Mumbai, June 2: Has the banking bubble on bourses burst' Many answered in the affirmative at the end of a session when the flavour of the season turned putrid.
Bank shares went through the shredder after last week’s clarification from the finance ministry that no bank would be allowed to return equity to the government at par. They would have to fork out the going rate of the shares in the market if they wanted to do so.
Nationalised banks, many of which plan public issues, have been scrambling to give back a portion of the government’s equity to boost their share value.
An air of uncertainty hung over the issue in the past few days, created by a remark from a finance ministry official that the return of bank equity would be at par. The announcement triggered a spurt in the price of bank shares, particularly the state-owned ones.
Punjab National Bank wants to pay back Rs 130 crore, Bank of Baroda (BoB) Rs 91 crore, Indian Overseas Bank Rs 50 crore and Andhra Bank Rs 50 crore. Oriental Bank of Commerce has also unveiled similar plans, though it has not put a finger on the amount.
Punjab National Bank lost the maximum possible 20 per cent at Rs 143.55 after opening at Rs 162.45 and peaking at Rs 165. Bank of Baroda gave up 7 per cent to Rs 108.15 after opening at Rs 110.55, while Canara Bank shed more than 15 per cent at Rs 97.90. Oriental Bank of Commerce ended at Rs 123.50, down from Rs 134.95 on Friday. SBI, Vijaya Bank, Syndicate Bank, Indian Overseas Bank, Andhra Bank, Bank of India also floundered.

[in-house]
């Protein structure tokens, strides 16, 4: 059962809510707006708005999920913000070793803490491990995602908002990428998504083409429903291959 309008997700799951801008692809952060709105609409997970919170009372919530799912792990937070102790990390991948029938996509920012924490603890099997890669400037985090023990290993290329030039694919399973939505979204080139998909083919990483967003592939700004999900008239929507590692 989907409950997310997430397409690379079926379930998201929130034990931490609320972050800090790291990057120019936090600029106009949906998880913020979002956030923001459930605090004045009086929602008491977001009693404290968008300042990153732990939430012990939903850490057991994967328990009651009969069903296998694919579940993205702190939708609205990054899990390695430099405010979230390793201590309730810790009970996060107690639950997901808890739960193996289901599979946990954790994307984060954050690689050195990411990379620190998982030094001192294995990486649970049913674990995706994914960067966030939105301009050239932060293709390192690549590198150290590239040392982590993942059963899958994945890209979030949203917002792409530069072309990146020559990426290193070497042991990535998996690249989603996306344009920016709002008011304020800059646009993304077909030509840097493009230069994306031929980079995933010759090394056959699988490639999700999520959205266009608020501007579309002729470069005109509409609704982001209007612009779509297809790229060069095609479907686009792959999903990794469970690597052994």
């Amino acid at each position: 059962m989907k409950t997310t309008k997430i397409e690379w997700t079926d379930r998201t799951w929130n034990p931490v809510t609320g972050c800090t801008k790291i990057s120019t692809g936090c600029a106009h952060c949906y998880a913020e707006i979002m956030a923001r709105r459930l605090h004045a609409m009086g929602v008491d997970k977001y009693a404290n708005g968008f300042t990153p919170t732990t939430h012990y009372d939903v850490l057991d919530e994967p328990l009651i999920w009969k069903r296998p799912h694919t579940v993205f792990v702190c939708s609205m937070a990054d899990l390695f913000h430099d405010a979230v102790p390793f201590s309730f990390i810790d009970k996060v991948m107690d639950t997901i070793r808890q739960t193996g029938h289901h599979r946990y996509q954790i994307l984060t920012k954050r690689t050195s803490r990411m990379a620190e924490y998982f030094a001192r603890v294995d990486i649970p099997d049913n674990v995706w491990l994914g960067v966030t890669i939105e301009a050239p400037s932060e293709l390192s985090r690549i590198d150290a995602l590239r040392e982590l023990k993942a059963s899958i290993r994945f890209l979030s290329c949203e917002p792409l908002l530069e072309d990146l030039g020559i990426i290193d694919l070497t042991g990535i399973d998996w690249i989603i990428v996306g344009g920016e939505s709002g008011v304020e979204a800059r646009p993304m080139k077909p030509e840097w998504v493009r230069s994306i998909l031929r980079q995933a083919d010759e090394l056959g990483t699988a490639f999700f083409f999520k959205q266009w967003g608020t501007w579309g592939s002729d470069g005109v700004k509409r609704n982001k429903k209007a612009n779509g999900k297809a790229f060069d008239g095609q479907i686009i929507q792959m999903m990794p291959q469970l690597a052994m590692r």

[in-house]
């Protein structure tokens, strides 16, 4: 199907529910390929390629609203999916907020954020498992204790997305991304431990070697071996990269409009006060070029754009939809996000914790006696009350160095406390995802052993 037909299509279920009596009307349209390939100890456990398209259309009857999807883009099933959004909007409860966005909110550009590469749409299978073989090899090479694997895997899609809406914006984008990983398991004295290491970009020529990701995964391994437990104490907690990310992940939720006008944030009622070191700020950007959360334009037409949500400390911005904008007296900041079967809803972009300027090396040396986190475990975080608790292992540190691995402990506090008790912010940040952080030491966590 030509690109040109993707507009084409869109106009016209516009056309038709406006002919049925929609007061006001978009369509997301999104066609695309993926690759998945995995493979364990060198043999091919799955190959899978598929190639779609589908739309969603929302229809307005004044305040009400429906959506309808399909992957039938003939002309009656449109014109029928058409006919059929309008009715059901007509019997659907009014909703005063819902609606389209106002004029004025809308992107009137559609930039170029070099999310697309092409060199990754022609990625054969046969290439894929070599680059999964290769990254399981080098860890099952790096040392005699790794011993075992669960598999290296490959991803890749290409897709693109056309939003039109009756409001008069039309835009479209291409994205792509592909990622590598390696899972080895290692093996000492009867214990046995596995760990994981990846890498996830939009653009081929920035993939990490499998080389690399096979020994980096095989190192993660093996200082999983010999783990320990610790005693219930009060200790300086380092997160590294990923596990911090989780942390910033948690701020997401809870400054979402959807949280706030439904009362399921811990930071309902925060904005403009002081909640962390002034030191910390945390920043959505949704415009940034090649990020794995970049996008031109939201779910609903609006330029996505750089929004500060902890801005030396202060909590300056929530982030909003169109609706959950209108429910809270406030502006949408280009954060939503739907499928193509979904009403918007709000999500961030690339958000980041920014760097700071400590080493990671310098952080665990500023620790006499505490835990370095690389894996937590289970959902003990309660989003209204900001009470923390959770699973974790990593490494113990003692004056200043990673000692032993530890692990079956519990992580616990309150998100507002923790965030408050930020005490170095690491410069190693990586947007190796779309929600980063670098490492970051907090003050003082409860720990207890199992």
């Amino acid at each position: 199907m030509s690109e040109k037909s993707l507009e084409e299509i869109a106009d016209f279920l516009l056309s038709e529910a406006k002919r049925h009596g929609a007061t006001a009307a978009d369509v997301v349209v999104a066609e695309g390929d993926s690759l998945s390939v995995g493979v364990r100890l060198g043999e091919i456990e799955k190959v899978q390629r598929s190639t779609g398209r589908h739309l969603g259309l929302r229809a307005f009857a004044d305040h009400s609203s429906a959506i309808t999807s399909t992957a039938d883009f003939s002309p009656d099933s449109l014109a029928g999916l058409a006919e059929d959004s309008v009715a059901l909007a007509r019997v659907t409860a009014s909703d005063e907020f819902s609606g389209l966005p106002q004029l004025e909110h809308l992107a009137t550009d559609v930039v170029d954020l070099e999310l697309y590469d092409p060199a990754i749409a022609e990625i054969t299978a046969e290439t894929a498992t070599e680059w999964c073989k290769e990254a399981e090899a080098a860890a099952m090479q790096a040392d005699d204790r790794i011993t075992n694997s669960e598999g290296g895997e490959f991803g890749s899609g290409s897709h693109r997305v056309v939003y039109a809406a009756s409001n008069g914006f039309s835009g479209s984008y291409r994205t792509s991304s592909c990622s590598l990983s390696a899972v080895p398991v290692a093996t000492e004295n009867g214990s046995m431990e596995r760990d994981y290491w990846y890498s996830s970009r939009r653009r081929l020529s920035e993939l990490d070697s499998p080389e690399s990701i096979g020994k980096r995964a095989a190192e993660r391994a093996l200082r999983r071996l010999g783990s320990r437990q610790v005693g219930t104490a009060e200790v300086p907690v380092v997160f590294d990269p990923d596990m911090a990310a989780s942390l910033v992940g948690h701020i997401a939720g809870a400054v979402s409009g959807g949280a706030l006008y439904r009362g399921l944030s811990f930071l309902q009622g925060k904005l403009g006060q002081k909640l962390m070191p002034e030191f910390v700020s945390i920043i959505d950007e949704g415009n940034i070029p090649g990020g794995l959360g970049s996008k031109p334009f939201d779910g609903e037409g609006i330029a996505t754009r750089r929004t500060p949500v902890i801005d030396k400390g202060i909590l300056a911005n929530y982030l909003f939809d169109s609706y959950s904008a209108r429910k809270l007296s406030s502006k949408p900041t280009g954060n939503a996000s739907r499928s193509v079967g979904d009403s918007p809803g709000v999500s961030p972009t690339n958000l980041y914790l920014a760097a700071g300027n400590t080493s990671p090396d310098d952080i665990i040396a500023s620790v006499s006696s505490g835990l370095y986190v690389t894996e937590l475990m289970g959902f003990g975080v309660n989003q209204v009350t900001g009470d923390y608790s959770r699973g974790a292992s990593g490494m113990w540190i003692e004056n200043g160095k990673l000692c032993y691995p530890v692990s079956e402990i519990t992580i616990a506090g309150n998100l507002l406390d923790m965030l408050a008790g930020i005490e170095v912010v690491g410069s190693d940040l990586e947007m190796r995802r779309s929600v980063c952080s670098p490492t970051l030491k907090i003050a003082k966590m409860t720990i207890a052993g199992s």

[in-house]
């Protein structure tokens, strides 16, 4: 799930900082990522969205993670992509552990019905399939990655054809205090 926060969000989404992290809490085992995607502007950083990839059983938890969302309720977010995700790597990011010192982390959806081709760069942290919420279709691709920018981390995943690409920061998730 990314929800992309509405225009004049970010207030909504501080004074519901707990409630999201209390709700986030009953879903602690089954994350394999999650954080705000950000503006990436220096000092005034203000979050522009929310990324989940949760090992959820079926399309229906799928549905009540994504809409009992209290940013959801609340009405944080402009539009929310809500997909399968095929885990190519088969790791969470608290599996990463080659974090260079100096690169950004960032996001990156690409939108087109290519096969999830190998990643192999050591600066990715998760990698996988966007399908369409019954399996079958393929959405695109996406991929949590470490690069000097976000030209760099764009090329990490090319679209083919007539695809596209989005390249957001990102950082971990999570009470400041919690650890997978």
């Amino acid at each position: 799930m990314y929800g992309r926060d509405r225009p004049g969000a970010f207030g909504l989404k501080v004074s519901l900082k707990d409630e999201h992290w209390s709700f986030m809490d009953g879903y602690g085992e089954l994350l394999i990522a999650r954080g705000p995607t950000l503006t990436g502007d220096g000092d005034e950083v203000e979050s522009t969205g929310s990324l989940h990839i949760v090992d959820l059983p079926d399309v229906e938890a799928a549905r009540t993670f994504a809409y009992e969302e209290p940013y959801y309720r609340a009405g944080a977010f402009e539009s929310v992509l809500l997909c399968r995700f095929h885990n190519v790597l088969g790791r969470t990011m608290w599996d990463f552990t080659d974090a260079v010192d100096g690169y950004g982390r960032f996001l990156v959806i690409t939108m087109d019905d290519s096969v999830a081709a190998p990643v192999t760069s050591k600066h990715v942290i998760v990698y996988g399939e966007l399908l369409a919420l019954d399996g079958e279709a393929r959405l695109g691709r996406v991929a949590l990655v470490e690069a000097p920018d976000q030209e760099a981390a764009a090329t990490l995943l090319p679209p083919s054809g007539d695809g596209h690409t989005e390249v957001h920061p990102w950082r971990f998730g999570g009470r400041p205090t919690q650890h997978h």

The blow to banks came even as key infotech shares, hardly the day-trader’s delight in recent months, bounced back. “Due to the confusion over the return of capital to the government, we may see money flowing back into infotech companies,” remarked a broker.
Infosys Technologies gained more than 5 per cent to close the session at Rs 2807.30; Satyam Computer Services shot up by more than 6 per cent to Rs 177.40. The rally helped the Bombay Stock Exchange sensex finish with a 25.63-point gain at 3206.38 over Friday’s 3180.75.
Opinions on how banks would fare this year were divided between those worried about the effect of the equity-return policy on balance-sheets, and a small section of operators concerned about a fall in treasury income. Then, there were optimists who felt banks are not out of steam yet, warning against writing them off early.